When you are learning about exercise and rehabilitation it is easy (and often more simple) to learn about exercises that target specific muscles. Bridges are for hamstrings and glutes. Squats for quads. Calf raises are for calves etc... What yoga has enforced for me is that muscles are not uni-planar and life is not uni-directional. Combining rotation into poses like a lunge or a side balance teaches me about how well my body takes on variability of movement and adapts to control different planes of movement. If you are finding exercises too simple or if progress is stalling, maybe its time to bring in rotational control?
Having stronger hamstrings is better than longer hamstrings.
As you might see from these photos flexibility is not my forte. I always feel like I could benefit from stretching my calves and hamstrings but that doesn't mean everyone I teach needs the same. I do however feel that hamstring strength and control is a goal most people can work towards. Due to their attachment on the pelvis and inherit control over hip, knee and pelvic position, the hamstrings are a key player in trunk and lumbopelvic movement.
Shoes off is the way to go.
This one might seem simple but believe me, many people still practice Pilates or Yoga with shoes on. The foot is the vital in providing stability on the surface we stand on and providing proprioceptive feedback about our positioning in space. So, unless it is specifically needed for a condition, shoes are off and foot articulation and control is brought back into the routine. One of the hardest poses I know for balance and control is tree pose with arms above head (growing your branches), looking up (disturbing visual input and cervical afferent input) and then closing the eyes.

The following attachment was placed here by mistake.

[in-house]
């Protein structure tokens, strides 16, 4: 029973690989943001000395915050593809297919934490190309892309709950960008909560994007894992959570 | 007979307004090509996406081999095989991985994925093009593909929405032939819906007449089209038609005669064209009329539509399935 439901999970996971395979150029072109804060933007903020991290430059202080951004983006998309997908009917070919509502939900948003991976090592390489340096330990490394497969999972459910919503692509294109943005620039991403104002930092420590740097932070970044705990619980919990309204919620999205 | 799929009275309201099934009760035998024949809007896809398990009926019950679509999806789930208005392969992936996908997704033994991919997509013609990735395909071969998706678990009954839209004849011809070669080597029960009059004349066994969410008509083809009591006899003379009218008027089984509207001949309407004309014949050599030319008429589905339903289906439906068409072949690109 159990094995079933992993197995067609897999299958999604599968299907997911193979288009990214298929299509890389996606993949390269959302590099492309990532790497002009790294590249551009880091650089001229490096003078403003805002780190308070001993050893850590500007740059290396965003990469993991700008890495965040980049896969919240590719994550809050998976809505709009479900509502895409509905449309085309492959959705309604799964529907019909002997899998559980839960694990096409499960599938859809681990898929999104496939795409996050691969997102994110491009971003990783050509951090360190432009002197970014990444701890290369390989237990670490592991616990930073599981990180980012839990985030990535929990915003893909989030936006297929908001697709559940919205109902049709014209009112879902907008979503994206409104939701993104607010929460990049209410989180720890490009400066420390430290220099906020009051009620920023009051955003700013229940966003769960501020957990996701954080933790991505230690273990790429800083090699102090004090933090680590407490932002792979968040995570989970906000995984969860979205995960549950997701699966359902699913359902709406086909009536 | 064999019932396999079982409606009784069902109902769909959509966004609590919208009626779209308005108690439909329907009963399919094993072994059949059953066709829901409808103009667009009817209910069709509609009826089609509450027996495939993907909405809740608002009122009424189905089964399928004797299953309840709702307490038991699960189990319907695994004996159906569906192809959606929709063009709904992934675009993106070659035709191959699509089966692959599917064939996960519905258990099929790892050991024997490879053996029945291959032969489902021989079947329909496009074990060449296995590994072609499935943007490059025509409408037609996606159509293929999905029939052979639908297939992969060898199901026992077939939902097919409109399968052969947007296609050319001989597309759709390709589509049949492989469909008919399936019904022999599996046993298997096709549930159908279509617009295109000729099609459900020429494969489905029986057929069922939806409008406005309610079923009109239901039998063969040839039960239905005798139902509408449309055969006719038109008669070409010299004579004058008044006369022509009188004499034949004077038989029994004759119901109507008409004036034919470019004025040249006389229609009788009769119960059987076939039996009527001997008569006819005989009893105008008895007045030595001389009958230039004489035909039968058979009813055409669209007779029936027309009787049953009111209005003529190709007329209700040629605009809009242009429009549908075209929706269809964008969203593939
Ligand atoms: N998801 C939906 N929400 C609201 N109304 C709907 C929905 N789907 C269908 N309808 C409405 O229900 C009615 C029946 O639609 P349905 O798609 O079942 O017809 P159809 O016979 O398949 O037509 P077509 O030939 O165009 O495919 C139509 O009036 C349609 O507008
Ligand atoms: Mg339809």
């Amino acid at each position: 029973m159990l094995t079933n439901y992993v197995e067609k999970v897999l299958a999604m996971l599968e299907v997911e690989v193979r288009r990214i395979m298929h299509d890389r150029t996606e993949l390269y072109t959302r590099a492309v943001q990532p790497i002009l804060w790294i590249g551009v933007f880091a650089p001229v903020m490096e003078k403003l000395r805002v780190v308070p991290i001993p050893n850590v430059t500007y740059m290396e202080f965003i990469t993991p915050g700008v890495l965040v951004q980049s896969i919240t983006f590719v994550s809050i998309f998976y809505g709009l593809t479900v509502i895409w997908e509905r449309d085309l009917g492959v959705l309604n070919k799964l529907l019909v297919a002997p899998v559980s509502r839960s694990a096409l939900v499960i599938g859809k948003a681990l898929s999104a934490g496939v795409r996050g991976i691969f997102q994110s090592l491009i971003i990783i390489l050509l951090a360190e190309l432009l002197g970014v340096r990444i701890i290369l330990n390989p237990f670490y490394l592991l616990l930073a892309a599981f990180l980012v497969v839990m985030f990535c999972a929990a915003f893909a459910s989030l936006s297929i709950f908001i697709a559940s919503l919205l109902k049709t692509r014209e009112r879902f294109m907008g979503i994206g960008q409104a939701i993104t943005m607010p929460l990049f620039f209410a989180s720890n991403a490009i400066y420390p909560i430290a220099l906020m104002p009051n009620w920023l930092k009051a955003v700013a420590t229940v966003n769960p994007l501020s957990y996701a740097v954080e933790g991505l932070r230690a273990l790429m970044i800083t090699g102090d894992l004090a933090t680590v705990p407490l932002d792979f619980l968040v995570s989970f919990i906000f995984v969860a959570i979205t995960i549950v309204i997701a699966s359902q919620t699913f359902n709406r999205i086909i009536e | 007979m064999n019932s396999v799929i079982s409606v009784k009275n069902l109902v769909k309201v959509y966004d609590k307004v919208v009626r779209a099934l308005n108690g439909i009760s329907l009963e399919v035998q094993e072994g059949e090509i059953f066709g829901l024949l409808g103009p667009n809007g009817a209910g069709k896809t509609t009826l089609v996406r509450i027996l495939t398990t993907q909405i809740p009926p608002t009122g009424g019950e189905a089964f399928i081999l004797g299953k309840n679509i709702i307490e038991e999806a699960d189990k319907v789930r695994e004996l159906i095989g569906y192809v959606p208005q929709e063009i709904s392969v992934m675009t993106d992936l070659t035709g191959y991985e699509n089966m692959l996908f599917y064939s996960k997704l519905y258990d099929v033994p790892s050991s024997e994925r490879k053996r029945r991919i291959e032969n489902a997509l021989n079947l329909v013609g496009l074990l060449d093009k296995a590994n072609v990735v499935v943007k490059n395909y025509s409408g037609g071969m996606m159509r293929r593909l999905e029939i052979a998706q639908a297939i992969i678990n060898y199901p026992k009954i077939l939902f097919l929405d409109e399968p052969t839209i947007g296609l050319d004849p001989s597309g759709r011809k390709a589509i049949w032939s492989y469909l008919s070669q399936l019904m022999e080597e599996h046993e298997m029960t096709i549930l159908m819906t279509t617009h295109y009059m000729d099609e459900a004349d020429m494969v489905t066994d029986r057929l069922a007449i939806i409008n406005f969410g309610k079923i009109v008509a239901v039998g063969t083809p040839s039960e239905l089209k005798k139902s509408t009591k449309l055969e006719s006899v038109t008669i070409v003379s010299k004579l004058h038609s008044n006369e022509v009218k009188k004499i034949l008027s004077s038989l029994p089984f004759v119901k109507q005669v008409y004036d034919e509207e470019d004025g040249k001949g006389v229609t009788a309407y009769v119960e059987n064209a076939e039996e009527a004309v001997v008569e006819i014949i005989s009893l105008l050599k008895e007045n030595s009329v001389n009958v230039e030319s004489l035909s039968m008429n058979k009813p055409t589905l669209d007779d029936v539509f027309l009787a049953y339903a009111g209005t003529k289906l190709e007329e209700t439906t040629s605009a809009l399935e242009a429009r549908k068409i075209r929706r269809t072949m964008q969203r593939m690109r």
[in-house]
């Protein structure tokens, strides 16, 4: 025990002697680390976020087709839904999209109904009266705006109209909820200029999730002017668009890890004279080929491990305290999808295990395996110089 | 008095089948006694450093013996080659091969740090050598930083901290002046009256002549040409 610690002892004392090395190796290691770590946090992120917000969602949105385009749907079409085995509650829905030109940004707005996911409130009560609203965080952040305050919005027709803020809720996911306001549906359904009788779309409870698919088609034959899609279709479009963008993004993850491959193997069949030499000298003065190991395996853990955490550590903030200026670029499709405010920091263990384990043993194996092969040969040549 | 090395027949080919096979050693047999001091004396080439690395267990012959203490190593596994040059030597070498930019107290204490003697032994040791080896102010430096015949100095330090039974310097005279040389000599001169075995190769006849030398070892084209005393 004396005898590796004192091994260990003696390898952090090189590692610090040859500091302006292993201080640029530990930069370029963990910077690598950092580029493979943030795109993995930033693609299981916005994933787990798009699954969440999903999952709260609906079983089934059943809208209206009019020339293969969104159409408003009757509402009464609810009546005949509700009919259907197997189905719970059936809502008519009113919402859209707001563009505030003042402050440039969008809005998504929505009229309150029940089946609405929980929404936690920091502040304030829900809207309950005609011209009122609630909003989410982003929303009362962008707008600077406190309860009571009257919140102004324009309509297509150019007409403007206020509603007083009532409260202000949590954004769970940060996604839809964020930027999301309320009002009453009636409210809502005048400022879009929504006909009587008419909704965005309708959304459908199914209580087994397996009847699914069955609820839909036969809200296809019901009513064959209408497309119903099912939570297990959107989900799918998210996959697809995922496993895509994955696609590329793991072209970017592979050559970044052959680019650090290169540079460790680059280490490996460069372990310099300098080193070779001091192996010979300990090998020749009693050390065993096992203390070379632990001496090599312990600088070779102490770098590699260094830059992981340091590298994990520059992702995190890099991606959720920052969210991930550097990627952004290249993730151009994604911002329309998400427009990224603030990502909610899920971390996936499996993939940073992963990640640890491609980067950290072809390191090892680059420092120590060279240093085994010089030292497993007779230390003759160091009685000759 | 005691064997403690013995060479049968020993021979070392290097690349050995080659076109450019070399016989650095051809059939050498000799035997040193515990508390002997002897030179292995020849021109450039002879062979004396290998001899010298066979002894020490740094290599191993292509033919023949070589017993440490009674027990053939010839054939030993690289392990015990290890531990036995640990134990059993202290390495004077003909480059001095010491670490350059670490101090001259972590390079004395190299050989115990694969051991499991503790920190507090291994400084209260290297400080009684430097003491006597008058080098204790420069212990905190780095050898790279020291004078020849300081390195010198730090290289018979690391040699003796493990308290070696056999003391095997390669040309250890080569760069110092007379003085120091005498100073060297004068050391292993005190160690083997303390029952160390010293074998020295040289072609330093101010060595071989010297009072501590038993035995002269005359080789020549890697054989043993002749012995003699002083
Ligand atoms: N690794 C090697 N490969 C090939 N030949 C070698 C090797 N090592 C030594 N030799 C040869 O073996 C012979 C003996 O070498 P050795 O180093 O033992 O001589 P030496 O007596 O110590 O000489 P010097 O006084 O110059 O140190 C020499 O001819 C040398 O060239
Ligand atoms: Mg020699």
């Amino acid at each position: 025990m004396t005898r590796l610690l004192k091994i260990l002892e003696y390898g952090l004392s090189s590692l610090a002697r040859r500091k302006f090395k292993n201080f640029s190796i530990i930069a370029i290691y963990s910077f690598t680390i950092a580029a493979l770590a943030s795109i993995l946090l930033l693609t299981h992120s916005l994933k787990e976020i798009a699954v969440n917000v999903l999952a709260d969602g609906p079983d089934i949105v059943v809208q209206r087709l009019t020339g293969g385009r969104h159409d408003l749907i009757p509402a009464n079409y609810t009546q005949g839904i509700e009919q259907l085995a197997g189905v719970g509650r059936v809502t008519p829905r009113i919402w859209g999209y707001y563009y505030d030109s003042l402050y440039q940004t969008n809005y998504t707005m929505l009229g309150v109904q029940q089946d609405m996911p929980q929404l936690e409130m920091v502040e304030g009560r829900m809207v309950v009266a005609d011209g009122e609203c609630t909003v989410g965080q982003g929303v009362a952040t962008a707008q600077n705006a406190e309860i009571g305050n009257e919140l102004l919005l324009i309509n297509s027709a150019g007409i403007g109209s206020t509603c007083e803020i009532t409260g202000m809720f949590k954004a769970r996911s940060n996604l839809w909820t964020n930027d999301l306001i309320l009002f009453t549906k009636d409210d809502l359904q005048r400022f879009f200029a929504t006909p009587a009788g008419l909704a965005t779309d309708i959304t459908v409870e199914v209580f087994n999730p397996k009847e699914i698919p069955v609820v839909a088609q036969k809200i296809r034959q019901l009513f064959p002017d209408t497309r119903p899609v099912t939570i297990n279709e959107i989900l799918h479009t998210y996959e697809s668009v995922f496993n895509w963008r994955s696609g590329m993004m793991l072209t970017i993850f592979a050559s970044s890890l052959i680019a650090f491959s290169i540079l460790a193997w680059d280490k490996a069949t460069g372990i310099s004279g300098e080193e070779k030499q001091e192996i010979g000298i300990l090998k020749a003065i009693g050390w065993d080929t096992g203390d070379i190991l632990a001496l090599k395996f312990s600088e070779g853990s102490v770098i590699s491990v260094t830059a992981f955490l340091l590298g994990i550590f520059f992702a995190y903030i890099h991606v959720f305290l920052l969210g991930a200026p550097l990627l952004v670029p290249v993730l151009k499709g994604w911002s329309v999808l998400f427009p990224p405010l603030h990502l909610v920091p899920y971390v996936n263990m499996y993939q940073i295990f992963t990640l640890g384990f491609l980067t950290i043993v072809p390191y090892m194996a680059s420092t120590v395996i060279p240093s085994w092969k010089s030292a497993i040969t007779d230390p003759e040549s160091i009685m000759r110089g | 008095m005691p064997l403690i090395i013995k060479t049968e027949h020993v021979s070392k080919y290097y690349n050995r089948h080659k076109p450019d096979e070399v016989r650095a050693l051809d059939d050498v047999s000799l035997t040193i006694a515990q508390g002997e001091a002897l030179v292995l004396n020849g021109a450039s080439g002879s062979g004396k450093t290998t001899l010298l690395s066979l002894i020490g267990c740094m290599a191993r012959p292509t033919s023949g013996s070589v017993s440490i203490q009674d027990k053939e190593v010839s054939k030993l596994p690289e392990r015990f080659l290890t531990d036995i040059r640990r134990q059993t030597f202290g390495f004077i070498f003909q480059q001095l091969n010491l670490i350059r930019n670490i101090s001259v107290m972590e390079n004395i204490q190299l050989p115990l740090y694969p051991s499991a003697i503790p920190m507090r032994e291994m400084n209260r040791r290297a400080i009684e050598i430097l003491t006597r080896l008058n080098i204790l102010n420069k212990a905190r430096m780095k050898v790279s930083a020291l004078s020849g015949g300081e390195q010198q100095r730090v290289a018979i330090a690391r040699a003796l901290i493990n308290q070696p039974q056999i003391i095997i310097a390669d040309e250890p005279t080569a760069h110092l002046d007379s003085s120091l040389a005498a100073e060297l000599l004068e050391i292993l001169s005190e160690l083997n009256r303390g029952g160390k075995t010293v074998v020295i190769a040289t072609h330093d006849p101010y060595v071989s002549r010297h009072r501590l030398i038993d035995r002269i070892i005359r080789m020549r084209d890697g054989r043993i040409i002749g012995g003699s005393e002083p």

Slow and steady.
Often it is too easy to move to the end of the pose without going through the sticky middle. For example take a simple spinal roll down or forward flexion. The focus is articulation of the spine but it is easy to just fold from the hips and rush down without gaining any articulation. Slow it down, take one movement with each section of the breathe and challenge yourself to go through the entire range of the pose with intention and concentration. Yoga is hard, physically and mentally. It takes so much focus to train movement patterns well, but, it has taught me so much about my body, areas I can continually improve on and areas that are my strengths.
We need to continue to practice to make change more permanent.
There is an old saying "practice makes perfect" which I've come to appreciate and understand more. But, its not about being perfect. I actually don't believe there is a perfect. I know that everyone is different and uniquely made so striving for one ideal body shape or function seems unachievable. I do think that we have to practice frequently to make change and habit become more permanent. I know this from experience and how my body feels when I take breaks from practice. I also believe that each day is going to be different and is a new opportunity to learn, grown and change. So instead of practice makes perfect, I know think, practice makes change more permanent.
And lastly, for me Yoga is a place where I can be myself, wear what ever crazy leggings I want and just enjoy the practice of personal progress and discovery. You can practice Yoga anyway and it will always teach you something. The hardest part is turning up and being present.